The world is less generous and less welcoming because B. Smith, former model, entertainer and lifestyle doyenne, has left it.
At age 70, Smith succumbed to early onset Alzheimer's, which she had been battling for years. She died Saturday at her Long Island home with family nearby.
Plenty of media have described Smith as the "black Martha Stewart." And superficially, one could see why: Both women had been models (Smith appeared on the covers of several fashion magazines, the first brown-skinned black model to be featured on Mademoiselle's cover in the 1970s). Both had a genius for cooking and entertaining. Both eventually built an empire based on their skills (food, decorating, entertaining, home keeping). And when people (mostly white people) called Smith the black Martha, they meant it as a compliment.
Smith saw it as well-intended but shortsighted.
"Martha Stewart has presented herself doing the things domestics and African Americans have done for years," Smith told New York magazine in a 1997 interview. "We were always expected to redo the chairs and use everything in the garden. This is the legacy that I was left. Martha just got there first."
True, but Smith made up for that by diving into everything she did with passion.
Born to a steelworker father and a mother who was a part-time housekeeper, Barbara Elaine Smith left her Western Pennsylvania hometown of Scottsdale for a modeling career right after high school.
Barbara became B. as her modeling career took off.
After a successful career with modeling agency Wilhelmina and several lucrative corporate contracts, Smith became interested in restaurants.
She married her second husband, Dan Gasby, in 1992, and together they created an empire that encompassed bestselling cookbooks, the weekly show and a lifestyle magazine that was briefly published by American Express. Eventually there were also housewares, bed linens and even an At Home with B. Smith furniture line.
Smith opened her first eponymous restaurant in Manhattan's theater district in 1986. Two more B. Smith restaurants followed: one near her weekend home on Long Island and the other in the historic Union Station complex in Washington, D.C.
Smith had been showing signs of forgetfulness for a while. In 2013, after she lost her train of thought while she was doing a cooking demonstration on NBC's Today, she sought a doctor's opinion.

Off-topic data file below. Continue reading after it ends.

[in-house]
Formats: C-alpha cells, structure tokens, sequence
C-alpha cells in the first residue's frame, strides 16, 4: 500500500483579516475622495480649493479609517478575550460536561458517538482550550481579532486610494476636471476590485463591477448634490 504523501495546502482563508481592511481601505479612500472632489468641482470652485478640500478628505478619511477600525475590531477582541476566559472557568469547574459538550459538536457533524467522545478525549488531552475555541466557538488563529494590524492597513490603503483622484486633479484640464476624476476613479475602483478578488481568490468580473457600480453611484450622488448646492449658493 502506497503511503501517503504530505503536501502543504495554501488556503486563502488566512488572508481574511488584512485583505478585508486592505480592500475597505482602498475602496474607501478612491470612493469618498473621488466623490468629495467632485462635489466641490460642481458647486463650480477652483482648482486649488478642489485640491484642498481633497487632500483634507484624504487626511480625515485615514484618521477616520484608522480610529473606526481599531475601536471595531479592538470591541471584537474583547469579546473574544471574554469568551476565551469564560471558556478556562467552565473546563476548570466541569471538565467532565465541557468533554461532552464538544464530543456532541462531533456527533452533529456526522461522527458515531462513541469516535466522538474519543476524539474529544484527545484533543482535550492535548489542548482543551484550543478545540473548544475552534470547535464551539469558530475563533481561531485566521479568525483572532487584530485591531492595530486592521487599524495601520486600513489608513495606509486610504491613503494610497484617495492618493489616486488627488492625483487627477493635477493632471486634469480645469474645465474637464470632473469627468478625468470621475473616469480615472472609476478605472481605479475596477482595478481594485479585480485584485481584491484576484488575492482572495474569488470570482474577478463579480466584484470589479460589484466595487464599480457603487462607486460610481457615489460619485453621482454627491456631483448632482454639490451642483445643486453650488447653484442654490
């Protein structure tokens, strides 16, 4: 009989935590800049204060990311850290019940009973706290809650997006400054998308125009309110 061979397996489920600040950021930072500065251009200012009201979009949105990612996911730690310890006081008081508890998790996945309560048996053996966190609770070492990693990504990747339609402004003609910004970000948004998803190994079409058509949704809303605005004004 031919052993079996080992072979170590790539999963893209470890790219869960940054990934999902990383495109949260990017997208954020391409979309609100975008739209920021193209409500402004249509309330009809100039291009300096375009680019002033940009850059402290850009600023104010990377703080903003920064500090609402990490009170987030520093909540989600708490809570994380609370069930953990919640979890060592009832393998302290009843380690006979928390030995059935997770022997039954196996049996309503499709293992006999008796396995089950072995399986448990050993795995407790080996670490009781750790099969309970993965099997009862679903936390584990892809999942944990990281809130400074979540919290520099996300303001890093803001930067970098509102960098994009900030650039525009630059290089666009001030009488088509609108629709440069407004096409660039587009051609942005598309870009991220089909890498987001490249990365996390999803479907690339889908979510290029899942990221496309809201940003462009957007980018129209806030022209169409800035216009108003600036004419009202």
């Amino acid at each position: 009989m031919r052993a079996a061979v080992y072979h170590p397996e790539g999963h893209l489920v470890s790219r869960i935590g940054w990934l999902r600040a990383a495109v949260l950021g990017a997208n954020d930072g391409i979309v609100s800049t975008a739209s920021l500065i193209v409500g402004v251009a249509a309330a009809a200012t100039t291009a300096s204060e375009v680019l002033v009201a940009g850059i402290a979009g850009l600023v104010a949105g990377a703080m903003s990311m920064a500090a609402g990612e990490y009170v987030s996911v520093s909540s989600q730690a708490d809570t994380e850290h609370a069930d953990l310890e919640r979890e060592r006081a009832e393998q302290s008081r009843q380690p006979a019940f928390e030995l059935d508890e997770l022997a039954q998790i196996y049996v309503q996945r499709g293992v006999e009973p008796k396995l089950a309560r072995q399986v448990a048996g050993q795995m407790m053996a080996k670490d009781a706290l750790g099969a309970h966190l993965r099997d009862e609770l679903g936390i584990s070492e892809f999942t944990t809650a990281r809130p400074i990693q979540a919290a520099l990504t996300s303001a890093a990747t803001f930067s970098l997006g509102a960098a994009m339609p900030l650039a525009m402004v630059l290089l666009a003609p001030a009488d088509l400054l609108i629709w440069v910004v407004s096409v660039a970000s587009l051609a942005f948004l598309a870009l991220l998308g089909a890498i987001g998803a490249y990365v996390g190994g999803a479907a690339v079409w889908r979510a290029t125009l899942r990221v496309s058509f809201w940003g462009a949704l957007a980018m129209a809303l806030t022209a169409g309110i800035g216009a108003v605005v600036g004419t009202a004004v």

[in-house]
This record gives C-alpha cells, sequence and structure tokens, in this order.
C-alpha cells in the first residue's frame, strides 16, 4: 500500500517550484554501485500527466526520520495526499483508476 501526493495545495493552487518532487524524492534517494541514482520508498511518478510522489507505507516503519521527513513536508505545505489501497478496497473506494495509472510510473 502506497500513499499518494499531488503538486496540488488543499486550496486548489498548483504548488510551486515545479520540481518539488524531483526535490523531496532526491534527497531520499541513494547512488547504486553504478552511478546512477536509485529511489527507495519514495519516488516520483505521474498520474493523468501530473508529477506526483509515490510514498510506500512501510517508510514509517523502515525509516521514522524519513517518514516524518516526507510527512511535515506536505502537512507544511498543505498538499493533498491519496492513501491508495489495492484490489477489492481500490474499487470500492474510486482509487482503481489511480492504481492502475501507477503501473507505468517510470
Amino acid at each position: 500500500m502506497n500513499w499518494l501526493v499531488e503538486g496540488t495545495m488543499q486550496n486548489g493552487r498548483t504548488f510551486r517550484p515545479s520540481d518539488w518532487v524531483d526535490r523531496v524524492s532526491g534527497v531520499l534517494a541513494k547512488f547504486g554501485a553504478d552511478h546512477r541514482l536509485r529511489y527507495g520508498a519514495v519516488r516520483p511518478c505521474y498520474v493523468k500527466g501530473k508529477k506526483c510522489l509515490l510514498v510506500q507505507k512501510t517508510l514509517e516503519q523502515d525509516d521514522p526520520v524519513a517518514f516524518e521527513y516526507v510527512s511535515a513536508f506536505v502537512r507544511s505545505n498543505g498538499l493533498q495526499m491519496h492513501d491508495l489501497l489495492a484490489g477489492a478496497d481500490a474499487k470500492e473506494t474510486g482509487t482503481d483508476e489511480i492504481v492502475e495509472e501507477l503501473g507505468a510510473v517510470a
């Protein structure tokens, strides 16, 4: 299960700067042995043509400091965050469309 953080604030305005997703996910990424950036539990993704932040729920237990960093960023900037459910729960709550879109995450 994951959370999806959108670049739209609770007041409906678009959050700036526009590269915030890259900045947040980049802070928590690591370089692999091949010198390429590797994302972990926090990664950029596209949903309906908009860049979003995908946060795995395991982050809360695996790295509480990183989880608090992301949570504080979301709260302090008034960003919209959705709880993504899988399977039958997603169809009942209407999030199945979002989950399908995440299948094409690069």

The devastating verdict: tests indicated she was in the beginning stages of early onset Alzheimer's disease. She and Gasby went public with the news in 2014. Smith put on a brave face and told the public she intended to live and enjoy life until she couldn't.
The B. Smith who appeared in a public service announcement the following year was a woman whose wattage had dimmed considerably. Her disease was progressing swiftly. Her famously radiant smile flashed less frequently. Her sparkling eyes looked vacant, she forgot things easily and she once got lost in Manhattan for several hours.
Despite that, she and Gasby did several interviews to educate the public and destigmatize Alzheimer's. They also wrote a book, Before I Forget, about dealing with the disease. They were determined to try to make a difference, as Alzheimer's is known to be more prevalent in women and African Americans.
The interviews tapered off, though, as Smith's condition continued to deteriorate. She lived quietly with Gasby in their weekend home on Long Island Sound. But someone else was living with them, and, seeking to control the narrative, Gasby confirmed the rumors: He had a girlfriend, Alex Lerner, and together they were caring for Smith.
Last year, on Today, Gasby explained to friend Al Roker how painful it was to watch Smith fade. You meet and fall in love with someone, he explained, "(and they are) the perfect person for you, and you watch them slowly dissolve, and you go down with them ..."
Some people understood and sympathized. Others, like The View's Sunny Hostin (who had helped care for a grandmother with Alzheimer's) were appalled.
"I find it very disrespectful that he is with his wife and disrespecting her by being with his girlfriend in their home," an emotional Hostin told her co-hosts.
Gasby has heard his critics, and it bothers him, but he feels strongly that his life counts, too.
"I believe in the sanctity of marriage," he told The Washington Post last year, but not in till death do you part. If the person you love, he said, is no longer mentally or emotionally present, he doesn't believe "that you should sit there and watch your life shrivel up ..." (He visited The View to face Hostin and explain his side of the story.)
It's a hard call that more and more Americans are going to have to make, as more of us are diagnosed with Alzheimer's. Last year, the Alzheimer's Association estimated 5.8 million people have the disease; 200,000 of those have early onset. As our population continues to age, the numbers continue to climb, and more caregivers will have to ask themselves: How do you honor the life of your loved one while managing to preserve your own?
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